Learning with the Feynman Technique
If Werner Heisenberg and Erwin Schrödinger are the poster boys of quantum mechanics, then Richard Feynman is the unanimously heralded spokesperson for it. At least in the physics community. Feynman was the Nobel Prize winner in Physics for his fundamental work in quantum electrodynamics in 1965. Future generations will remember him as the father of quantum computing. Known as the "great explainer" Feynman is widely regarded for his unmatched ability to explain complex phenomena in a clear and simple way. A predecessor to Neil deGrasse Tyson of sorts. Albeit, from an era where the seemingly omnipresent aura of social media didn't exist. His method of learning is known as the Feynman Technique.The Feynman Technique is described with clarity in James Gleick's 1993 biography, "Genius: The Life and Science of Richard Feynman." According to the book, Feynman mastered his exams at Princeton University by doing the following "He opened a fresh notebook. On the title page, he wrote: Notebook of Things I Don't Know About. He worked for weeks at disassembling each branch of physics. Dismantling and assembling all the notes he had taken. Looking all the while for the inconsistencies and the kernels, he tried to find the crucial elements of each subject. Below I summarize how Feynman approaches comprehending a subject.
Pick a Topic You Want to Understand & Start Studying it
Initially, write everything you know about a subject you want to learn on a notebook. Subsequently, add every new thing you learn to that book. For example, let's consider you want to learn the rules of tennis. First, you would write down everything you already know. Then peruse through training manuals and web content to construct the knowledge base. Youtube videos would be an outstanding source as well.
Pretend to Teach Your Topic to a Classroom
Try to explain the topic in simple terms to someone or yourself. This practice will make visible the kinks in your knowledge about the topic. In the tennis example, you may stagnate if someone asks what's a "let." So, learning to articulate the topic leads to honing your knowledge.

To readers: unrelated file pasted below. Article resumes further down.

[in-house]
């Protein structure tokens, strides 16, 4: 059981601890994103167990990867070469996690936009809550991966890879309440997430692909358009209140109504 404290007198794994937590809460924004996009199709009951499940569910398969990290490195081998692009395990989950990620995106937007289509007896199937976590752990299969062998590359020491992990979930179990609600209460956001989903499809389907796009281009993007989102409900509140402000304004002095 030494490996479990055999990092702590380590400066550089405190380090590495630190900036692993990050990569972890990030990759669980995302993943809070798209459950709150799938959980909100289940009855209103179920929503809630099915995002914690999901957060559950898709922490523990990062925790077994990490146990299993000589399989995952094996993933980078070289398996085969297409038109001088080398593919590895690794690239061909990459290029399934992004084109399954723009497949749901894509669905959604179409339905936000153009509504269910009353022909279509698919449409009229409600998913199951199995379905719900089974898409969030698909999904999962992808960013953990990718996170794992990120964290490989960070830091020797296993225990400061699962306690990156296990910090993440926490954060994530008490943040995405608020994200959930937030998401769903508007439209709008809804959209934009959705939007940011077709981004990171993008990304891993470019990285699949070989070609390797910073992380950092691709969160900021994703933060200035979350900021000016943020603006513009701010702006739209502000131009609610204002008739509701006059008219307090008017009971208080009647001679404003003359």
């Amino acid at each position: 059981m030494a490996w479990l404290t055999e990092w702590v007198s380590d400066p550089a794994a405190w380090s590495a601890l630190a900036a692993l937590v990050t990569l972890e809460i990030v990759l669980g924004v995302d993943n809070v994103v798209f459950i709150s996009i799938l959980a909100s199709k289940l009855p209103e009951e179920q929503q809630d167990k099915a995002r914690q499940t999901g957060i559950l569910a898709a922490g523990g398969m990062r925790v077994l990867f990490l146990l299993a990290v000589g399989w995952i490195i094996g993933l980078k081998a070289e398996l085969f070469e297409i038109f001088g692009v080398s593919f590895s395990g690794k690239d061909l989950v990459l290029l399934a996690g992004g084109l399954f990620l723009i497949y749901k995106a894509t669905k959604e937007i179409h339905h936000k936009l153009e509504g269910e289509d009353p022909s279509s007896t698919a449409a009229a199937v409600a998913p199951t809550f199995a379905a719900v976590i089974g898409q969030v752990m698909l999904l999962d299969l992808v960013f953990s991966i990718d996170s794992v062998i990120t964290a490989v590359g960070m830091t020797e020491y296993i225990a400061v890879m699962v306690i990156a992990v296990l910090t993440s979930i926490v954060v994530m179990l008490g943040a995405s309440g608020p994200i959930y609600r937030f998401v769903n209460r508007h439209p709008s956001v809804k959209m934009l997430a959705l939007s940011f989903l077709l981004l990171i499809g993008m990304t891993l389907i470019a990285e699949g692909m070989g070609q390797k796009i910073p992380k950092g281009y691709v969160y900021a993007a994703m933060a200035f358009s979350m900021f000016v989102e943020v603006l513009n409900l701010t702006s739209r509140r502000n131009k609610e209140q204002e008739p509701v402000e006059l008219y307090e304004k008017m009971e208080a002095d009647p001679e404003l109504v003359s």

Go Back to the Books When You Get Stuck
When you stumble upon gaps in your command of the topic, you research and study those sections. Revisit problem areas until you can explain the topic fully. Going back to our example, you will figure out what a "let" is in tennis and be able to explain that to anyone.
Simplify & Use Analogies
Continue the process while simplifying your language and delivery. Linking facts with analogies help strengthen your understanding. Make slides with images that will help you connect the material with the image. For instance, a picture of the tennis court delineating the out of bounds markers. Or picturing the backhand as analogous to throwing a Frisbee.In "Feynman's Lost Lecture: The Motion of Planets Around the Sun," David Goodstein writes that Feynman prided himself on being able to explain the most complex ideas in the simplest terms. Goodstein once asked Feynman to explain why "spin one-half particles obey Fermi-Dirac." Feynman replied that he'd prepare a freshman lecture on it, but then he came back a few days later empty handed. "I couldn't reduce it to freshman level," he admitted to Goodstein. "That means we don't understand it." That is to say, if Feynman couldn't explain something in simple terms, there was a problem with the information, not with Feynman's teaching ability.